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  1. #1
    Dany's Avatar
    Dany is offline Senior Member
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    Default Scale Unit / Degree

    Hallo,

    I am a little bit confused right now. This morning I listened to an English radio sender, and as they talked about the weather here in Germany they said that we had 42 degrees . I don't know, maybe they measured in the desert instead of Germany, but on my thermometer there were only 6 degrees.

    Do you have other scale units?
    I am also confused about your other measure units like your weight or your size But in the meantime I know that when someone said that they have a weigt of 200 that this are not kilogram

  2. #2
    svartnik is offline Banned
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    Default Re: Scale Unit / Degree

    Quote Originally Posted by Dany View Post
    Hallo,

    I am a little bit confused right now. This morning I listened to an English radio sender, and as they talked about the weather here in Germany they said that we had 42 degrees . I don't know, maybe they measured in the desert instead of Germany, but on my thermometer there were only 6 degrees.

    Do you have other scale units?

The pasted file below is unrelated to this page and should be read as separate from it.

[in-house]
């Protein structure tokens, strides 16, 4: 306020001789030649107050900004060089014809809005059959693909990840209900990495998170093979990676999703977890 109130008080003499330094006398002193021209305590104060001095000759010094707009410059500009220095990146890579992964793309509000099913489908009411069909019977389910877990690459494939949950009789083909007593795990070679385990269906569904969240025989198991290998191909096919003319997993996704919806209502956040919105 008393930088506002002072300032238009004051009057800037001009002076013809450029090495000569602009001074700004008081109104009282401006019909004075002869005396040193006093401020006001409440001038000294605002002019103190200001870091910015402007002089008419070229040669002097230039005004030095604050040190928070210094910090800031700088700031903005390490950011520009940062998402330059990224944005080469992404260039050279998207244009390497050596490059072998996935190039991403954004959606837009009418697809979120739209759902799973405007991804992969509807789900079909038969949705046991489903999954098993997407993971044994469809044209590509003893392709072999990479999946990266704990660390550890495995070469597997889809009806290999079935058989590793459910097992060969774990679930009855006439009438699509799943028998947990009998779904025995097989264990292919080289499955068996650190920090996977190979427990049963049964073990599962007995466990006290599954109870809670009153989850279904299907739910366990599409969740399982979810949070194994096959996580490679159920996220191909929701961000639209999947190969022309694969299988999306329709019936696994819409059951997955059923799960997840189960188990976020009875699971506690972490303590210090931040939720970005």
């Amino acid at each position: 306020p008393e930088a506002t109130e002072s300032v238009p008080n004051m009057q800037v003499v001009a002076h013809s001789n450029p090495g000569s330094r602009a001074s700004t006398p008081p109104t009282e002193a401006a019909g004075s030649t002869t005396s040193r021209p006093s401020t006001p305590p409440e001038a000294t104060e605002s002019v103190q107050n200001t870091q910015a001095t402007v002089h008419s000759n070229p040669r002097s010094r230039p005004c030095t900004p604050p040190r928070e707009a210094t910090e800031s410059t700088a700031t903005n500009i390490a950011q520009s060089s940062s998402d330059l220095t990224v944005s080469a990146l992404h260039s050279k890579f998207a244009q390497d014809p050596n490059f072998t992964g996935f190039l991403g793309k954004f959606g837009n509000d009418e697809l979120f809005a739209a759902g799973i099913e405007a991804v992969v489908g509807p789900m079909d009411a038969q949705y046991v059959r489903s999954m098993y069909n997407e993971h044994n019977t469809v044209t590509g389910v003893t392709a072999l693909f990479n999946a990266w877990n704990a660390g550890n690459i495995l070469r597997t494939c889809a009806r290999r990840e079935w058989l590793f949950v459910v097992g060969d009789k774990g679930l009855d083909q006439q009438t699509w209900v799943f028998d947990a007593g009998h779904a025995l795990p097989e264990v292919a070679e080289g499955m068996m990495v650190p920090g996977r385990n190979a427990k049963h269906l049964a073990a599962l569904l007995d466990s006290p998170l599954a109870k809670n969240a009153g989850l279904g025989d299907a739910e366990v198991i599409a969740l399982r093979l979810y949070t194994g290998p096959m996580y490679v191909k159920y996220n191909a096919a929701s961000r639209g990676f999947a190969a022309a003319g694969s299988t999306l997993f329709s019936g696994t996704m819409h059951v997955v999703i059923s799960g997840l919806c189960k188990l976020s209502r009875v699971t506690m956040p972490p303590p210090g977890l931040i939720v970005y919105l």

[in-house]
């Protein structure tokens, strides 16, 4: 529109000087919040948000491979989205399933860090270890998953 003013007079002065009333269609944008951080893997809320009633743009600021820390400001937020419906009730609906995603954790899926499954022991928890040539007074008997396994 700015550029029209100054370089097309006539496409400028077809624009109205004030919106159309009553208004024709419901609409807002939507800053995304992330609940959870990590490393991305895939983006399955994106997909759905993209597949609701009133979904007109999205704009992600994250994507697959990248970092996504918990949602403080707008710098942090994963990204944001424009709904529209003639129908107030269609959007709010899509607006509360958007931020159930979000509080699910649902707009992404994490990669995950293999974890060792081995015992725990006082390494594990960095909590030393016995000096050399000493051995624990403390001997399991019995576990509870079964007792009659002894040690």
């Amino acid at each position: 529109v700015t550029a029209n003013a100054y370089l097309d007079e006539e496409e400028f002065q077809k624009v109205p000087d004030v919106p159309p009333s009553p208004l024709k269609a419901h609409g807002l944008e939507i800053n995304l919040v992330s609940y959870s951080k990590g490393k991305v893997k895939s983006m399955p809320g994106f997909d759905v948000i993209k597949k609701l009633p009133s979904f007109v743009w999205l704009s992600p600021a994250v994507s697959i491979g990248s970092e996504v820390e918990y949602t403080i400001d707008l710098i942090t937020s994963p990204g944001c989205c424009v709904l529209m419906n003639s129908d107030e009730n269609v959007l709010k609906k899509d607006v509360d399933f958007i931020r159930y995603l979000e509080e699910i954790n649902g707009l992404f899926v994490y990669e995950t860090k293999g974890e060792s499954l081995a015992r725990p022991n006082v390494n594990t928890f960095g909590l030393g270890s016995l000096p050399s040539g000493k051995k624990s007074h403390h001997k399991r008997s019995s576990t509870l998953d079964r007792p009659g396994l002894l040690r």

I am also confused about your other measure units like your weight or your size But in the meantime I know that when someone said that they have a weigt of 200 that this are not kilogram
    The term degree is used in several scales of temperature. The symbol is usually used, followed by the initial letter of the unit, for example C for degree(s) Celsius. (For temperature differences, the usage is sometimes reversed; then 100 C, or "100 Celsius degrees", is a temperature difference, while 100 C, or "100 degrees Celsius", is an actual temperature.) Scales of temperature include:

    degree Celsius (C)
    degree Delisle (De)
    degree Fahrenheit (F)
    degree Newton (N)
    degree Rankine (R or Ra)
    degree Raumur (R)
    degree Rmer (R)
    degree Kelvin (K)
    This degree Kelvin (K) is a former name for the SI unit of temperature on the thermodynamic (absolute) temperature scale. Since 1967 it has been known simply as the kelvin, with symbol K.
    degree absolute (A) is obsolete terminology, often referring specifically to the kelvin but sometimes the degree Rankine as well

    [edit] Degree symbol

    Degree (temperature - Wikipedia, the free encyclopedia)

  3. #3
    Dany's Avatar
    Dany is offline Senior Member
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    Default Re: Scale Unit / Degree

    Thanks a lot for your detailed explanation

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